Indignities women suffer, then and now

WASHINGTON • My mother, Doris Fleischman, was a feminist with regrets. I was determined to avoid her mistakes. Though, looking back, I have quite a few regrets of my own.

In 1915, my mother talked her way into becoming the first female journalist to cover a boxing match for a major newspaper, The New York Tribune. When she married my father, Edward Bernays, in 1922, she was intent on remaining Miss Fleischman. For decades, she partnered with my father at their public relations firm. She published hundreds of articles and a book encouraging working women.

And yet she came to lament the nuisance of repeatedly having to explain her name - to clients, to social contacts, to schools, to doctors' offices, to banks.

She reflected that women of her era who were committed to keeping their names "were guilty of belief in magic. We thought a name itself had power to confer a separate identity. It is the actions of women and the attitudes of men towards them that determine a woman's status."

My mother further decided that she and other women were feminists in public, but then reverted to traditional gender roles. "We bore children, baked cakes, said 'yes, please' to our husbands, and tried to be good wives," she wrote. "Feminists in general were - and are - feminine at home."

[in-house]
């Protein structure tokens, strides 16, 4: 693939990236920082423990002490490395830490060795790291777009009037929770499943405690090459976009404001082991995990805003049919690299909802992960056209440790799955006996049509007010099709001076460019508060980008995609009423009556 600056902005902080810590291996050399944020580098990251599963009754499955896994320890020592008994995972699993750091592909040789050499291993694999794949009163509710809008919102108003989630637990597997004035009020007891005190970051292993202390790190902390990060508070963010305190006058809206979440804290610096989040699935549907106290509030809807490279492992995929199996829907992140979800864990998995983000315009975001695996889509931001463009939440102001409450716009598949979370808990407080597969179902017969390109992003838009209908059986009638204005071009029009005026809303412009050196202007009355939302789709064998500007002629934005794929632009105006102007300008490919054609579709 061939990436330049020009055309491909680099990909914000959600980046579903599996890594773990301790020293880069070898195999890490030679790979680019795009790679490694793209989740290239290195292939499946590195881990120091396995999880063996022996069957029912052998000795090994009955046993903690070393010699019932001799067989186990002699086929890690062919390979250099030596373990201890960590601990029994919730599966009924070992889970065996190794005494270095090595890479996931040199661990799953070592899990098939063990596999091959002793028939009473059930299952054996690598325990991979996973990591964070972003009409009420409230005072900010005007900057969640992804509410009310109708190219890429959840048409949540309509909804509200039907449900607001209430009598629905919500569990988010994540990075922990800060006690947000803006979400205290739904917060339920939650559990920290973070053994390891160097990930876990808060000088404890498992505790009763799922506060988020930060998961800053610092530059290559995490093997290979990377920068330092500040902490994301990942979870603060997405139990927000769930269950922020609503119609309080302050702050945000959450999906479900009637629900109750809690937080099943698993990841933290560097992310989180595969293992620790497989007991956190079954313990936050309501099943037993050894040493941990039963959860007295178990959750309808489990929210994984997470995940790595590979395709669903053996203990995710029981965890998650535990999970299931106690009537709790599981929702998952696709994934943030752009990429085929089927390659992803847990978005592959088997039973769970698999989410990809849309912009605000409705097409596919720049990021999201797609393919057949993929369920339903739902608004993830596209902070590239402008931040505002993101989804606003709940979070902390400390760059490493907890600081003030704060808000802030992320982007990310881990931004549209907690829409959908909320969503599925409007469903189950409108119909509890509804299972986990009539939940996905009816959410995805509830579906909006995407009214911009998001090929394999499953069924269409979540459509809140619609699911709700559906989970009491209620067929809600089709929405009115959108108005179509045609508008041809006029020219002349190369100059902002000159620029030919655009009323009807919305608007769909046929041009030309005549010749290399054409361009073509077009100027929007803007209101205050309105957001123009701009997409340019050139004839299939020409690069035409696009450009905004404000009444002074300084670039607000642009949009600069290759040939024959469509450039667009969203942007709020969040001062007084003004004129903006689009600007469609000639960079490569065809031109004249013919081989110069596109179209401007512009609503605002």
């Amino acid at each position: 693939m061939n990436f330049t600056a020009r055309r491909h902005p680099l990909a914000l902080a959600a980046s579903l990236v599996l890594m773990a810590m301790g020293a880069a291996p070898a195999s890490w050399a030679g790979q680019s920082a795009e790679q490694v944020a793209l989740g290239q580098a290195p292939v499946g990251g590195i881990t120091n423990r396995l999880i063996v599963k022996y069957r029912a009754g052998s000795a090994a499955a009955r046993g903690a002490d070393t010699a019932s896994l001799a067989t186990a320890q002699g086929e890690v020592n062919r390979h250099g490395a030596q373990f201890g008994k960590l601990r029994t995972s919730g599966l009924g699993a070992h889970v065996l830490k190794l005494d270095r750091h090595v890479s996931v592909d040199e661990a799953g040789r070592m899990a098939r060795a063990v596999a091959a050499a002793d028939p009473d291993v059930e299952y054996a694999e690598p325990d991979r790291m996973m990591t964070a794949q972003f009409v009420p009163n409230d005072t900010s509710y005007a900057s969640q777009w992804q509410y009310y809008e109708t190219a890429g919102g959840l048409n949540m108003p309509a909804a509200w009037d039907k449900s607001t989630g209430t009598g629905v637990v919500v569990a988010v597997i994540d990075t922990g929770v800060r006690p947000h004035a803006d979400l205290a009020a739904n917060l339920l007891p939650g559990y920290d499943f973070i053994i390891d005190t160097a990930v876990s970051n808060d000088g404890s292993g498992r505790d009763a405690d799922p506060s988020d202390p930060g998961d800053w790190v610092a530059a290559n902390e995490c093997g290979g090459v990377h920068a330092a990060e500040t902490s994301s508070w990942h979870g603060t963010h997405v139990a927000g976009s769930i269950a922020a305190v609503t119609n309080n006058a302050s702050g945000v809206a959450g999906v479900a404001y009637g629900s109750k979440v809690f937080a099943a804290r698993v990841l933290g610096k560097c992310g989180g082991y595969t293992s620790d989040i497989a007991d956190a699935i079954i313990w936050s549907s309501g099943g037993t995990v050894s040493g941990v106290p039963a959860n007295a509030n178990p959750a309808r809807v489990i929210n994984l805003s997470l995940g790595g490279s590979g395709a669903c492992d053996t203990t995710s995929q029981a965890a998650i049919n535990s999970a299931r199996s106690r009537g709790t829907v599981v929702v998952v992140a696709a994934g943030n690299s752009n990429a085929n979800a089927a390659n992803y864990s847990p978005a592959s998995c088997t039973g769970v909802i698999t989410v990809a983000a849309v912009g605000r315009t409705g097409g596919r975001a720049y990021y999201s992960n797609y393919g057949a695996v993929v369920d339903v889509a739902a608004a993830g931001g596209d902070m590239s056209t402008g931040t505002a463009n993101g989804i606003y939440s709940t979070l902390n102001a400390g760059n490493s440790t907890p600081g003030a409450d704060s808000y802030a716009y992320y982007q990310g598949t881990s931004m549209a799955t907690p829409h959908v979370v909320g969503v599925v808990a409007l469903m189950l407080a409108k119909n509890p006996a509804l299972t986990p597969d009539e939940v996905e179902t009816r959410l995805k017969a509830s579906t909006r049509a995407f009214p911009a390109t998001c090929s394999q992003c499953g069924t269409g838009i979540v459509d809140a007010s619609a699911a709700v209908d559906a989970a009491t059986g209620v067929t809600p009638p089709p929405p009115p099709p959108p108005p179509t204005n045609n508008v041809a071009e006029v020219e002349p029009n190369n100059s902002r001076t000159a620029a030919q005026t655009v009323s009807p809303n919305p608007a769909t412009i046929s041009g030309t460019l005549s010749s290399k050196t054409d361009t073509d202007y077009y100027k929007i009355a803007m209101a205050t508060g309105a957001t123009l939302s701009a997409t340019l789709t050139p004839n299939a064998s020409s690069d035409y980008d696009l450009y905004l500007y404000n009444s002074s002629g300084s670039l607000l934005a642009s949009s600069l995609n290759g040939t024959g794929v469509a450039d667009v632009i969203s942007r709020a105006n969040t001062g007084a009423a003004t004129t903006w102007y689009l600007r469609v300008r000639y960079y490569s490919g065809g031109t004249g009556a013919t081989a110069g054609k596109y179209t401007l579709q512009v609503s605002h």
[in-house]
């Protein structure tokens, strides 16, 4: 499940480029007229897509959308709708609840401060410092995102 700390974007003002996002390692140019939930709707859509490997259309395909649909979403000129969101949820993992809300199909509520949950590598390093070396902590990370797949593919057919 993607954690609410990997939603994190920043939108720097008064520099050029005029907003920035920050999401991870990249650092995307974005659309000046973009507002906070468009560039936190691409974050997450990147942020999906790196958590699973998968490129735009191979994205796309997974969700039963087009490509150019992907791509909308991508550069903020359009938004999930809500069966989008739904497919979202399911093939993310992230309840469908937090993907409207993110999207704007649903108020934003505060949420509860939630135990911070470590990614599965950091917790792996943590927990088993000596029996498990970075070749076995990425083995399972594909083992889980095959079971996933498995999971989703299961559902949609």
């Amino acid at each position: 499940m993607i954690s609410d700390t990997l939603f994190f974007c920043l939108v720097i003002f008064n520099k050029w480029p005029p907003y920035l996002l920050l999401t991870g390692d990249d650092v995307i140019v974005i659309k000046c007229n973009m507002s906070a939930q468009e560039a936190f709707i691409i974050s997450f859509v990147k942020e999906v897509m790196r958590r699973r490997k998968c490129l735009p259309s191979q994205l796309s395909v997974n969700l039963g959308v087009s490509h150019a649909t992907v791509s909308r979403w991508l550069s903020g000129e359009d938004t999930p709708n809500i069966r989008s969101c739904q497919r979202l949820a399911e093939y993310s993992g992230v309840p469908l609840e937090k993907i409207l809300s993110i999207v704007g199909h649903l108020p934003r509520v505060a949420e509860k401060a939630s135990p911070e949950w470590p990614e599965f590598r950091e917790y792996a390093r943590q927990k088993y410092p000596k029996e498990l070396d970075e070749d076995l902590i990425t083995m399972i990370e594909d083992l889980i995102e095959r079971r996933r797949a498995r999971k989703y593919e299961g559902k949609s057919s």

As a child, I hated explaining to friends about my mother's name. When I married my husband, Justin Kaplan, I was delighted to become Anne Kaplan, and I published my first short story under that name. But then I reconsidered: Anne Kaplan hadn't written the story. Anne Bernays had, with her particular history, temperament and emotional make-up.

Everything in the more than five decades since then - my novels, my non-fiction books, my essays - I've published as Anne Bernays. To me now, it seems ludicrous that so many women, when they marry, blithely discard one of the central, profound elements that make up who they are, as if their birth name was a pair of jeans that no longer fit.

I didn't think much of Betty Friedan's The Feminine Mystique when it was published in 1963. I was snooty about it partly because Friedan was a mere magazine writer who had drawn her conclusions largely through one survey distributed among her Smith College classmates. Also, the book didn't seem to describe me. I wasn't stifled at home, I was working. And I loved being married.

I got a far bigger jolt from reading Jean Baker Miller's Toward A New Psychology Of Women in 1976. Aimed at smug women like me, who thought we'd managed to have it all, it presented a stark portrayal of how women were simultaneously invited to live in the world and punished for it. For more years than I cared to count, I had gone along with this morally flimsy status quo.

One of my first jobs after college was at a literary journal called Discovery, which published the work of writers known and yet to be known, including Norman Mailer, William Styron and Muriel Rukeyser. Editor Vance Bourjaily propositioned me on my first day. When I arrived at the journal's offices, then housed in his apartment, he said his wife was out and suggested we go into the bedroom. I told him I wasn't interested, but I wasn't distressed. I figured that was just what men did.